The daily headlines continue to bombard us with a steady stream of terrifying news on the COVID-19 pandemic. Since the novel coronavirus popped up back in January, it has wrought unspeakable havoc on multiple countries and the global economy. Stock markets around the world have swooned as entire industries such as airlines, tourism, and hospitality have suffered staggering losses due to lockdowns and restrictions on movement.

Retailers lament a drop in the number of customers shopping in malls, while social distancing measures limit the number of diners within cafes and restaurants. And even companies that have not been in the direct line of fire have suffered knock-on effects. Although the latest Bureau of Labor statistics showed that the core U.S. unemployment rate fell from 10.2% to 8.4% in August, the number of jobless people actively looking for work still stood at a staggering 13.6 million.

With the pandemic situation growing steadily worse in countries such as India, and rebounding upward again in Europe after some successes at containment, the possibility looms that many countries will have to return to lockdown conditions. Some already have done so. Is another market crash on the horizon?

Lady thinking with hand on her chin

Image source: Getty Images.

Fear and panic

Consider the sharp stock market decline that occurred back in February and March. The Dow Jones Industrial Average and S&P 500 Index sank by 36% and 31%, respectively, from where they began the year. There was widespread fear and panic as people began to grasp how debilitating COVID-19 would be to the economy, businesses, and people's health.

Economic bellwether Caterpillar (CAT 1.35%) plunged by 39% -- and though its shares are about back to flat for the year, the pandemic has caused the heavy machinery company's sales to decline for nine straight months. Big banks suffered too; shares of Goldman Sachs (GS 0.14%) slumped by 42%. It, too, is back near parity for the year, but in July, it lowered its already-downbeat economic forecast for the U.S., citing the sharp rise in new COVID-19 cases around the country.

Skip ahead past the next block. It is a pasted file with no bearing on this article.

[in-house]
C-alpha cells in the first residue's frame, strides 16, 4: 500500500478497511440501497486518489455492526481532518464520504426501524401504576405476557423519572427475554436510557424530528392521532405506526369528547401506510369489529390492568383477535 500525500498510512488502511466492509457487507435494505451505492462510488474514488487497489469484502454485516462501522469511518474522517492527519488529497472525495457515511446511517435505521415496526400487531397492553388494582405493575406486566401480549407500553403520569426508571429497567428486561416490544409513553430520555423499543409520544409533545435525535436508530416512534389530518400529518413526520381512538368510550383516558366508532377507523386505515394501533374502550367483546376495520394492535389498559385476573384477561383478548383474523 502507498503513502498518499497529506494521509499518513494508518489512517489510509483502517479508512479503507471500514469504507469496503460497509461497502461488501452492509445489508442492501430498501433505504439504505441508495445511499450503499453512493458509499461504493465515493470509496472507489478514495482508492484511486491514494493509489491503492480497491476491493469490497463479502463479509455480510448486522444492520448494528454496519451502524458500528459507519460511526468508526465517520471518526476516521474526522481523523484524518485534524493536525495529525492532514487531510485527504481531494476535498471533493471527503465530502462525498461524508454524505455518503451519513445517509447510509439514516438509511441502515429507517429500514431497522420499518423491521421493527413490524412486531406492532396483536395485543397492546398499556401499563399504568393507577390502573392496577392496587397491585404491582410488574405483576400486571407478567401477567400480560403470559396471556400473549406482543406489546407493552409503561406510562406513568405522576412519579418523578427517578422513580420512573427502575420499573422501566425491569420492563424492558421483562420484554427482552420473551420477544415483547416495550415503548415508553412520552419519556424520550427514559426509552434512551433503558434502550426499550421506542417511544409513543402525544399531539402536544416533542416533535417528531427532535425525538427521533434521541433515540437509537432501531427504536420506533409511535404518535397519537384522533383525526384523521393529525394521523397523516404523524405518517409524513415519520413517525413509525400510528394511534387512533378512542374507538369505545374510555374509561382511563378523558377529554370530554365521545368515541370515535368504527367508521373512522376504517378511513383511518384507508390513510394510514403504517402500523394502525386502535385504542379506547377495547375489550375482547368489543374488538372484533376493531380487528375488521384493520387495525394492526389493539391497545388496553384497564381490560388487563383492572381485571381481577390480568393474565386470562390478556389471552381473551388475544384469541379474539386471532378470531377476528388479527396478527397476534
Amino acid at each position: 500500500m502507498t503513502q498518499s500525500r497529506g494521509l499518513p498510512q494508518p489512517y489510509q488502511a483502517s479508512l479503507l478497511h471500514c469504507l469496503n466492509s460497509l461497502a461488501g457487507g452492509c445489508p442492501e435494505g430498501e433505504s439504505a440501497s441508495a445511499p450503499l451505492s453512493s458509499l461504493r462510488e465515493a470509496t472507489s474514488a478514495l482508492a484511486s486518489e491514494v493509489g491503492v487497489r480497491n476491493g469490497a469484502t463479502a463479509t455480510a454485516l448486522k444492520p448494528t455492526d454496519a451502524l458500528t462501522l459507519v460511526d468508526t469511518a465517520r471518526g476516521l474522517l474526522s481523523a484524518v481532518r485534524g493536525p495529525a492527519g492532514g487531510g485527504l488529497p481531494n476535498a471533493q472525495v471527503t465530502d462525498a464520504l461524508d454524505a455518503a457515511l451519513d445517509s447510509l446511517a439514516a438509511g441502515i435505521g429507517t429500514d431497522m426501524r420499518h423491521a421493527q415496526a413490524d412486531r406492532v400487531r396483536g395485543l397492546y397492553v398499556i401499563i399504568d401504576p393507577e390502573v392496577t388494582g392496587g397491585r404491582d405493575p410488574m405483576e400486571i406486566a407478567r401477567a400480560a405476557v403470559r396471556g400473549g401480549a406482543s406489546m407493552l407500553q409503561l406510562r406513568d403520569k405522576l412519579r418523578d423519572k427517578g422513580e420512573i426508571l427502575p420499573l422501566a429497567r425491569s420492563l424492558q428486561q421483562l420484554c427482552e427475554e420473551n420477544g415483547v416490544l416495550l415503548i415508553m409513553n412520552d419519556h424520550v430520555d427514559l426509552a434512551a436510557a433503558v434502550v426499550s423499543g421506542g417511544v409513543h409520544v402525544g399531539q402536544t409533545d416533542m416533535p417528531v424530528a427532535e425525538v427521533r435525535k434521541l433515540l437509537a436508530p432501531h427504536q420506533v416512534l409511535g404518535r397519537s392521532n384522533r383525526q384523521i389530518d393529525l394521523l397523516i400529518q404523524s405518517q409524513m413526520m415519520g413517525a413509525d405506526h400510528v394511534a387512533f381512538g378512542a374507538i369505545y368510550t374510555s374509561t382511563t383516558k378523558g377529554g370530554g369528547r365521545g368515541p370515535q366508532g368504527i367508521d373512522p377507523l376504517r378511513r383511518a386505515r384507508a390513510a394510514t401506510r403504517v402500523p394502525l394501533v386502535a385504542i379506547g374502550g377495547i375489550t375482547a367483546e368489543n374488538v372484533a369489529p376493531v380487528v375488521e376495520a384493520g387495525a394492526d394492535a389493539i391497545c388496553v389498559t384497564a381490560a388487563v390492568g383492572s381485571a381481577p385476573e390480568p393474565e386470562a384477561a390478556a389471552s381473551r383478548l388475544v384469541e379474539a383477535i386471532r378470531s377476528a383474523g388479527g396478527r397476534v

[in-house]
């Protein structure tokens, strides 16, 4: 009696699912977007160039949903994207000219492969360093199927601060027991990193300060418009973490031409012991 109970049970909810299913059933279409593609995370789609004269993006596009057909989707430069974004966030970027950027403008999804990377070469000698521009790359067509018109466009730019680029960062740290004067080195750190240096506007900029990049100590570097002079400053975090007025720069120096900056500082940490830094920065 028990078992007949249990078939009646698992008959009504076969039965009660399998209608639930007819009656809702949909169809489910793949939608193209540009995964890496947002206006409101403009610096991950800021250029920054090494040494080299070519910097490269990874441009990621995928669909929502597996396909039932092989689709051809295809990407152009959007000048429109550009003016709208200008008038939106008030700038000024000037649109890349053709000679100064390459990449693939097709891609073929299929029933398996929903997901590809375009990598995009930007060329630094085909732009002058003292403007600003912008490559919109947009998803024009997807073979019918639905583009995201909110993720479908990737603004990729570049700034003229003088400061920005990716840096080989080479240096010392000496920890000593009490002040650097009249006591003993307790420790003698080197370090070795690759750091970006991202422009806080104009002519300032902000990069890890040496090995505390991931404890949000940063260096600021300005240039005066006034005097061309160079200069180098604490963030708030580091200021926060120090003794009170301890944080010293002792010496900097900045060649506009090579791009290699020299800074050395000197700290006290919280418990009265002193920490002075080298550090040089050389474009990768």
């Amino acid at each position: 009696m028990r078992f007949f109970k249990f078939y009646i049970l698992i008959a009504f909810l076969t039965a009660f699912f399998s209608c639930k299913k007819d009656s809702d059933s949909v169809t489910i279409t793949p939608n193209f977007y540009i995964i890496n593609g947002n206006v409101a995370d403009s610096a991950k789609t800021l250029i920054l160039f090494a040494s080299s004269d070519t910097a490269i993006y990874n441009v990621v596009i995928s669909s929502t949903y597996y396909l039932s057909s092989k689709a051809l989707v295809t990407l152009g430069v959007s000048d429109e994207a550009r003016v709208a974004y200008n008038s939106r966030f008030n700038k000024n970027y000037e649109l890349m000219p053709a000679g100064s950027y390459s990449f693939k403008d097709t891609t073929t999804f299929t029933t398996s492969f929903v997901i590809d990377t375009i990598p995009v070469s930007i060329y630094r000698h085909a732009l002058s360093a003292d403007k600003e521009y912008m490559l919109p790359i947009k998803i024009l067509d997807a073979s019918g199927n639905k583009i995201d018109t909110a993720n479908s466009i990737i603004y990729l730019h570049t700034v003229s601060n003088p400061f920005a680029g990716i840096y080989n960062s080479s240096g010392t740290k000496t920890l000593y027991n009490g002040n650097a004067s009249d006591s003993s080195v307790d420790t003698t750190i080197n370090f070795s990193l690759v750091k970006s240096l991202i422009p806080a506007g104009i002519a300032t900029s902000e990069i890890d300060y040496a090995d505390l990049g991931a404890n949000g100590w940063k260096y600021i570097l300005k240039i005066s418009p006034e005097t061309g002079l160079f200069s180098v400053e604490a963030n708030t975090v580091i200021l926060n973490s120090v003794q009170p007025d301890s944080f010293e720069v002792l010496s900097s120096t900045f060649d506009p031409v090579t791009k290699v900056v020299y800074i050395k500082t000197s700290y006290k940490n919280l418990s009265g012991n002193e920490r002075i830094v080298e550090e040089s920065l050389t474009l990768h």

Even tech giant Apple (AAPL 1.30%) saw its share price tumble by 30% to its 2020 low back in March, though it has since gone on to hit new all-time highs. The magnitude and speed of those declines, however, was a reflection of the level of fear and uncertainty that dominated this spring. Given the latest stream of negative news, could the market be headed for another crash of similar magnitude? 

The more we know

First off, let's take a quick look at the major events that have transpired since March. Scientists have gained a much deeper understanding of the COVID-19 coronavirus and how it works, its effects, and its incubation period. An unprecedented number of healthcare companies and research teams are working feverishly (and with massive financial help from governments and nonprofits) to develop effective vaccines. If that process is successful, it will cut years off the normal vaccine R&D process. China and Russia have even announced that they are approving locally developed COVID-19 vaccines even before their clinical trials are completed, and rolling them out for use.

By now, though, many people have become resigned to the coronavirus. News about daily case numbers surging or treatment candidates that disappoint no longer produces as much of an emotional response to our desensitized nation. Even the stock market has recovered and set new all-time highs.

The Fed to the rescue

Investors should recognize that the powerful Federal Reserve does not just sit idly by when economic meltdowns occur. During the financial crisis of 2008 and 2009, the Fed unleashed an unprecedented amount of liquidity (known as "quantitative easing") by buying up long-term U.S. Treasuries, as well as slashing benchmark interest rates to near-zero to stimulate the economy.

This time, it has pledged to keep the fed funds rates near zero once again until inflation rises to a level above 2% for an extended period. There have been indications that the Fed could hold its benchmark rates at their current ultra-low levels through 2023, or at least until the economy shows clear signs of recovery.

Getting used to COVID-19

It's likely that more people will gradually become more desensitized to news about the pandemic; meanwhile, businesses are also finding ways to adapt. Many companies have shifted their business models to a focus on digital ordering and e-commerce, thereby mitigating the impact of store closures and reduced foot traffic.

With the Fed ready and willing to pump prime the economy, it would take a much more sensational or unexpected piece of news -- or series of events -- to incite another stock market crash. With the facts as they are now, it seems highly unlikely that we will revisit the lows we witnessed in March.